Do you ever wonder if there is a secret key to motivating your children?
Recent research noted by the Greater Good Science Center at UC Berkeley shows that “deliberate practice” could be that key.
Here are the four principles of deliberate practice from the article:
- Working on weaknesses: Rather than doing things that you already do well, deliberate practice focuses on the things that are hard for you. For example, you might replay the part of your trumpet solo with the hard high notes that you’ve been having trouble with, rather than the parts that you know well.
- Full concentration: Deliberate practice is difficult when you face distractions that make it hard to stay on task, like noise, social media, or people nearby. Instead of writing an essay with your phone beside you while hanging out with your friends, you might go to a quiet library and tuck your phone in your backpack.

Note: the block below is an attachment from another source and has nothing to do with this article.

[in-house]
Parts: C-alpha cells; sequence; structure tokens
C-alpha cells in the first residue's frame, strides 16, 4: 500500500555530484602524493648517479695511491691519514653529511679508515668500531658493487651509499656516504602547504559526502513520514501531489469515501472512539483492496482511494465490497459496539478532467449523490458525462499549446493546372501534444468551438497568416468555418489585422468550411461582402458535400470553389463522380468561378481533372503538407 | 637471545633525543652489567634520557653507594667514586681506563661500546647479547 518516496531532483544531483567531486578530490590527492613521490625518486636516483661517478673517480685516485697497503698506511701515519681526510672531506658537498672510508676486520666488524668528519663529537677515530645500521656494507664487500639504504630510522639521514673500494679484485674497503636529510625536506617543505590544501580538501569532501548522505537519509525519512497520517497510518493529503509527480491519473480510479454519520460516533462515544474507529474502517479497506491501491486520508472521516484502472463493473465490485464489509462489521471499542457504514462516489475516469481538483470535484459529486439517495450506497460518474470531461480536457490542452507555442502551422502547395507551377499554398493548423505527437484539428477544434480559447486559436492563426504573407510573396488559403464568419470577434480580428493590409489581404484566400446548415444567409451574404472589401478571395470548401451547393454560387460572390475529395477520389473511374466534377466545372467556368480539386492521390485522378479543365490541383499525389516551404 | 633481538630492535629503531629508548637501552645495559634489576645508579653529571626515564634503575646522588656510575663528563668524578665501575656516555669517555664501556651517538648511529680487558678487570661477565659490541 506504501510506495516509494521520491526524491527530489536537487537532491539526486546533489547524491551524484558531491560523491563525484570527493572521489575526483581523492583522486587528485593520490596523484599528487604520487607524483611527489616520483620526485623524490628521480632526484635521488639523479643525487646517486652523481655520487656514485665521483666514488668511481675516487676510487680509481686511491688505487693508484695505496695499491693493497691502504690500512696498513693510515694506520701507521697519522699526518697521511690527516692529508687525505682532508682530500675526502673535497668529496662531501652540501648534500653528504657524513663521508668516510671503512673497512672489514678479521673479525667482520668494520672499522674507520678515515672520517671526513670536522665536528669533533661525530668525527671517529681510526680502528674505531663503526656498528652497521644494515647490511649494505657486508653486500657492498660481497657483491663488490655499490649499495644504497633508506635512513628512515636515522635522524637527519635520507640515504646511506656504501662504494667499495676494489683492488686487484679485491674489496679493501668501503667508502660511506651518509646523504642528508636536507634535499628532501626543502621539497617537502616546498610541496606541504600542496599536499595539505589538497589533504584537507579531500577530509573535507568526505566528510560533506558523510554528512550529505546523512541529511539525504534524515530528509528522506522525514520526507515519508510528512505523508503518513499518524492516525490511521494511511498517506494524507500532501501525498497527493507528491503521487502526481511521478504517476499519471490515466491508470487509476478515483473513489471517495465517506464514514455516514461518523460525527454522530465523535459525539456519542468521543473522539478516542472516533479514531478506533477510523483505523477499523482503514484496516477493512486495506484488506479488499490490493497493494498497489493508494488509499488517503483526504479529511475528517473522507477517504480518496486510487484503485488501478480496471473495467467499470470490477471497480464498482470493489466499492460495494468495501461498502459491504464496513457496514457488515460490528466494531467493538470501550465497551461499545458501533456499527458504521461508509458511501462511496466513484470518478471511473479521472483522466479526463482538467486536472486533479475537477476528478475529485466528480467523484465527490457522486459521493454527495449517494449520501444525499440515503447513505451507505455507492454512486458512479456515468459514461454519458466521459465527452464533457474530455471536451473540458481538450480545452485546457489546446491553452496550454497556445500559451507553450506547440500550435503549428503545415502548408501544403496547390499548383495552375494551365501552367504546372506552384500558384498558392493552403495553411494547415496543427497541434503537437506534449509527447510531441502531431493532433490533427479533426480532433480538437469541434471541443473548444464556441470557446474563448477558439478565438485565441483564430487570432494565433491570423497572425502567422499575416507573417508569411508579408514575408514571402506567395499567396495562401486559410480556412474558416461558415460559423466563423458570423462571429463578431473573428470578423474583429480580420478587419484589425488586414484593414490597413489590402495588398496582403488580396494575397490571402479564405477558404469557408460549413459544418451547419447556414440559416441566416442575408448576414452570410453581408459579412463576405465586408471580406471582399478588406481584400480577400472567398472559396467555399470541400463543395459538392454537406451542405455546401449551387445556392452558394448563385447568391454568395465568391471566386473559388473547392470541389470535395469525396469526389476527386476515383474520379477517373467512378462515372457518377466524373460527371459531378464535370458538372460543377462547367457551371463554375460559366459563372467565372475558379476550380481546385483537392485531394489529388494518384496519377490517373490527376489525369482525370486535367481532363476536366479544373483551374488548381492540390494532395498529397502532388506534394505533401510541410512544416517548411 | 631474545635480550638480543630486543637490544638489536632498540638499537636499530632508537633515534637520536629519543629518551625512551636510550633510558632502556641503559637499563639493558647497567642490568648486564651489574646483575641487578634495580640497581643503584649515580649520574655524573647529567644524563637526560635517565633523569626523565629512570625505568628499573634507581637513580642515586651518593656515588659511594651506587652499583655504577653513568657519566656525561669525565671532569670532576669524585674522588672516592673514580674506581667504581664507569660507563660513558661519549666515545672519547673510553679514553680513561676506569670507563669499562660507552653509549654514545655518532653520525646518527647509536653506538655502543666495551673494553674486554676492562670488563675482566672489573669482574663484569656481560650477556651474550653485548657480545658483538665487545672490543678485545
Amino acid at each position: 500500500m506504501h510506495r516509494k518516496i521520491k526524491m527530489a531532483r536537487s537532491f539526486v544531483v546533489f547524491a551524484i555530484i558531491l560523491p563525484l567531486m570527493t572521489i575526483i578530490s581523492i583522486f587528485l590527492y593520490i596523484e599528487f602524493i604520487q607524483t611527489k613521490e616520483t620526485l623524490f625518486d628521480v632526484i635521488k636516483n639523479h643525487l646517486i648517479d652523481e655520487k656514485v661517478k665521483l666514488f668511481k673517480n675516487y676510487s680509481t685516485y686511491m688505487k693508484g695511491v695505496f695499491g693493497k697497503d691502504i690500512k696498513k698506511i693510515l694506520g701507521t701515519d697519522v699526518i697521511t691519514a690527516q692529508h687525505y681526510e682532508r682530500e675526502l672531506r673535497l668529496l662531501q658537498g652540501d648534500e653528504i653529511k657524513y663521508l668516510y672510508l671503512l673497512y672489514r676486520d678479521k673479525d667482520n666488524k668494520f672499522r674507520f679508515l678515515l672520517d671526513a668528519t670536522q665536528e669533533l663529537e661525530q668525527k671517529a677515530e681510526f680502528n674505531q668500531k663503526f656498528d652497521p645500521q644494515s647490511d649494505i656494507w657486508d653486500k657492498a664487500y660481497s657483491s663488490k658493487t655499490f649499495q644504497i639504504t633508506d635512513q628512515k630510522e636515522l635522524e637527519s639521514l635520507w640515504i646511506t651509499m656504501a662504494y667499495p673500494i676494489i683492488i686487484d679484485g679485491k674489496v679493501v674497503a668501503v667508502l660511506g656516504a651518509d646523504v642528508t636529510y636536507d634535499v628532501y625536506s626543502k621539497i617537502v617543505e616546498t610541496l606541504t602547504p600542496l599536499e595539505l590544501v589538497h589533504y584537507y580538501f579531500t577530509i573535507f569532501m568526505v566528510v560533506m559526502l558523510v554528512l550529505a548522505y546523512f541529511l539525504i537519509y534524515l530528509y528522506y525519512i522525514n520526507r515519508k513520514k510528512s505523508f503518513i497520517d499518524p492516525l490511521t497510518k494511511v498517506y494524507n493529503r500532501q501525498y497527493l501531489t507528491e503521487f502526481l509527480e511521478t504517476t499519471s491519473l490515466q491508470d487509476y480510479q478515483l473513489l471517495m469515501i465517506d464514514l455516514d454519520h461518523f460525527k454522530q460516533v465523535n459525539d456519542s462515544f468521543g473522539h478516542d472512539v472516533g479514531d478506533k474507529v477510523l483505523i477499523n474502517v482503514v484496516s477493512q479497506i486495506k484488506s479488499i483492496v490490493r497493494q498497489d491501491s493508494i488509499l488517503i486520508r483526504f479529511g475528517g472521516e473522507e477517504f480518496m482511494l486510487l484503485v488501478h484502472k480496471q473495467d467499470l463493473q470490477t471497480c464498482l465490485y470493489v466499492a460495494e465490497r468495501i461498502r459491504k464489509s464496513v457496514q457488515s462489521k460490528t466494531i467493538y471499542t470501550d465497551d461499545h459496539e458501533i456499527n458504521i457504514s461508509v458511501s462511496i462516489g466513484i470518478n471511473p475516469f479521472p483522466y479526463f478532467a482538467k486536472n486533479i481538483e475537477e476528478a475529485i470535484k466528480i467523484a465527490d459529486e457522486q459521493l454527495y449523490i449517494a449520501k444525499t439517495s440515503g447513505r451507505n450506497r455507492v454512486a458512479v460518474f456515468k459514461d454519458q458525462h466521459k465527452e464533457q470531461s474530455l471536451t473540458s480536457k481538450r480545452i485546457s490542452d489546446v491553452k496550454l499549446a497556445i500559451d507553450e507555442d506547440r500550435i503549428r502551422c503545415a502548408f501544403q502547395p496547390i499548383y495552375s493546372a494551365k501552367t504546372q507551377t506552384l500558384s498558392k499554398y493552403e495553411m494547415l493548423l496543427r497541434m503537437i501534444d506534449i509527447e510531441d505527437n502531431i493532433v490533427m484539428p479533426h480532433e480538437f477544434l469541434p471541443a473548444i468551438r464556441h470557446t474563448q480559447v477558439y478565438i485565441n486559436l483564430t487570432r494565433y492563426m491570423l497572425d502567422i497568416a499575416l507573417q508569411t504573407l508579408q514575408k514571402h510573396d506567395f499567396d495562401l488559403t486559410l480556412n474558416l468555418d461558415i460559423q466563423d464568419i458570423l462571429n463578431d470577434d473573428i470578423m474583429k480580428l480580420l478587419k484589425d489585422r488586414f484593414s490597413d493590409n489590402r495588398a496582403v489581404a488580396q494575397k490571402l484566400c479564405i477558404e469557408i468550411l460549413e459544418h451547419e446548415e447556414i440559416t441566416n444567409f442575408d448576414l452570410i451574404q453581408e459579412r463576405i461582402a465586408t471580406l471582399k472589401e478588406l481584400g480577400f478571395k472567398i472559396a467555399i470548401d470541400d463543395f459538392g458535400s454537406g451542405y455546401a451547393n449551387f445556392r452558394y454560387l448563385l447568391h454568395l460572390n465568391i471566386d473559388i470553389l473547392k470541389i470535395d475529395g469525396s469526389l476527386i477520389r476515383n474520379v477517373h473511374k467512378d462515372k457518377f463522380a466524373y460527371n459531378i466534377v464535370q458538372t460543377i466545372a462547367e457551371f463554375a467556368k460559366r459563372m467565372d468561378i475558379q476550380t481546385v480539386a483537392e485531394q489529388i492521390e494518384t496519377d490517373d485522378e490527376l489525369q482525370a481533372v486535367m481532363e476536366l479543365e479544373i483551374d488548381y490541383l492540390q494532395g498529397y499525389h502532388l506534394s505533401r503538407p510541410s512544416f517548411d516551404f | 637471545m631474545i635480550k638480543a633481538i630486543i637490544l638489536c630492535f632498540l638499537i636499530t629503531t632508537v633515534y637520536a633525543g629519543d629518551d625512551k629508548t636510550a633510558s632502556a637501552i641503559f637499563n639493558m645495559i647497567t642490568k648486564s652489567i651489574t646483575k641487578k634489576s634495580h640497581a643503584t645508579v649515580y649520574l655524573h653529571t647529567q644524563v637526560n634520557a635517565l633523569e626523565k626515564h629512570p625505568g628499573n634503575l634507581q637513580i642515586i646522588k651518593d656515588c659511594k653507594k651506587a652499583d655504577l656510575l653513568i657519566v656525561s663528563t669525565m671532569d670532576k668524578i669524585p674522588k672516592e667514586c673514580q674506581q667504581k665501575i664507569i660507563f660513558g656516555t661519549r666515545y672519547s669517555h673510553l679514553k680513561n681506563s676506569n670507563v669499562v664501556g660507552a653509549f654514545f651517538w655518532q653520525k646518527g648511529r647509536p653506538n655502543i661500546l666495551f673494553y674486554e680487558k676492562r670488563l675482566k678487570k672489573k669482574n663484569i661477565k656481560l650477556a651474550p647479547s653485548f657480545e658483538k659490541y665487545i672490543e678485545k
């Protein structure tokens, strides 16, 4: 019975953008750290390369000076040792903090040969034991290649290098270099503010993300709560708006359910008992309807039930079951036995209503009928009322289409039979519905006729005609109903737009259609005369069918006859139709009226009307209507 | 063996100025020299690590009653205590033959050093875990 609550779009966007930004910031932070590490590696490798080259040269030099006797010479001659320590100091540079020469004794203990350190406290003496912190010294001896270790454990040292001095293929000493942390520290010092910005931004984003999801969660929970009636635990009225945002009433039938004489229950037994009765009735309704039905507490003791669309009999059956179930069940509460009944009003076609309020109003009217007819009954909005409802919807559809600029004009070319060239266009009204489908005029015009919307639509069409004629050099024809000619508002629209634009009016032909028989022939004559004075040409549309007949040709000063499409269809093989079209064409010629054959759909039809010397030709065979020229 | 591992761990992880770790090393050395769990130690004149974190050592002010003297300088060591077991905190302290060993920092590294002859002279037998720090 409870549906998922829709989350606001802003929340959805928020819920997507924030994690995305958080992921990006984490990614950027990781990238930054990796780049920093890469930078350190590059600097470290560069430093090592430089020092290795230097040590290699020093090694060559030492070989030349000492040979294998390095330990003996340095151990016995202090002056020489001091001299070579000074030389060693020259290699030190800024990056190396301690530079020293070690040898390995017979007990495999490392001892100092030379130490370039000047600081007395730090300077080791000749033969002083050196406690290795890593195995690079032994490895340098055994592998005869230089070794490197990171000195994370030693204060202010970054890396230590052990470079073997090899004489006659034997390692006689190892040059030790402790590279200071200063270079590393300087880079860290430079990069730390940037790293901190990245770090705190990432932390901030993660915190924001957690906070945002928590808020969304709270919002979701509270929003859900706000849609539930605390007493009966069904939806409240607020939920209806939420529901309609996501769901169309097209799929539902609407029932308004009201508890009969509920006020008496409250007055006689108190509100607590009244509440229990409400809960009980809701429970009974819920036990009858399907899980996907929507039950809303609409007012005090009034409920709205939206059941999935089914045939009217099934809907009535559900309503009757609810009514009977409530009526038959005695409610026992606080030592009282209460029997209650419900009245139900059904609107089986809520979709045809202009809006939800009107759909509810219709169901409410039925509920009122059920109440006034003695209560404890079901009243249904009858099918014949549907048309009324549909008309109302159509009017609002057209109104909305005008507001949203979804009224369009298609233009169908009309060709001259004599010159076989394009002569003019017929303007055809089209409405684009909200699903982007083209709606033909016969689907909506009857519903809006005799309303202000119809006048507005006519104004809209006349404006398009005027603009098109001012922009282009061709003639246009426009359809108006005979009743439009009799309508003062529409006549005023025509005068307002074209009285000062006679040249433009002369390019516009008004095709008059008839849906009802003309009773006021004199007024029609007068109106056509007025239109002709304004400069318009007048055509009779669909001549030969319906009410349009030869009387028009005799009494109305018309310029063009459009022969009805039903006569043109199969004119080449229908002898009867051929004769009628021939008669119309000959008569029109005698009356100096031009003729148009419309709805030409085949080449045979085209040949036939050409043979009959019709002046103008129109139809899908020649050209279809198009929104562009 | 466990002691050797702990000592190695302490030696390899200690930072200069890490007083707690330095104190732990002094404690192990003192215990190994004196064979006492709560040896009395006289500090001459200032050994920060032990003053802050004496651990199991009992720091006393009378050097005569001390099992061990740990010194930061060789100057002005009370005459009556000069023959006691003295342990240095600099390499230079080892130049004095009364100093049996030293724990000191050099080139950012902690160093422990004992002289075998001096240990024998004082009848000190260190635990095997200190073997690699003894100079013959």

- Feedback: Deliberate practice involves finding out what you got right and where you made mistakes by asking a teacher or coach or checking your work. For example, if you made mistakes on your long-division homework, you might review your work again and talk to your teacher about how you can solve those problems correctly in the future.
- Repetition until mastery: Deliberate practice requires you to keep working on your weaknesses, stay on task, and get feedback until you master your specific goal.
Our students stay in touch with us through meetings twice a month. During these meetings, we emphasize the importance of deliberate practice in developing all nine types of intelligence. Staying accountable with a college coach helps students achieve small victories, find balance, and envision a bright future.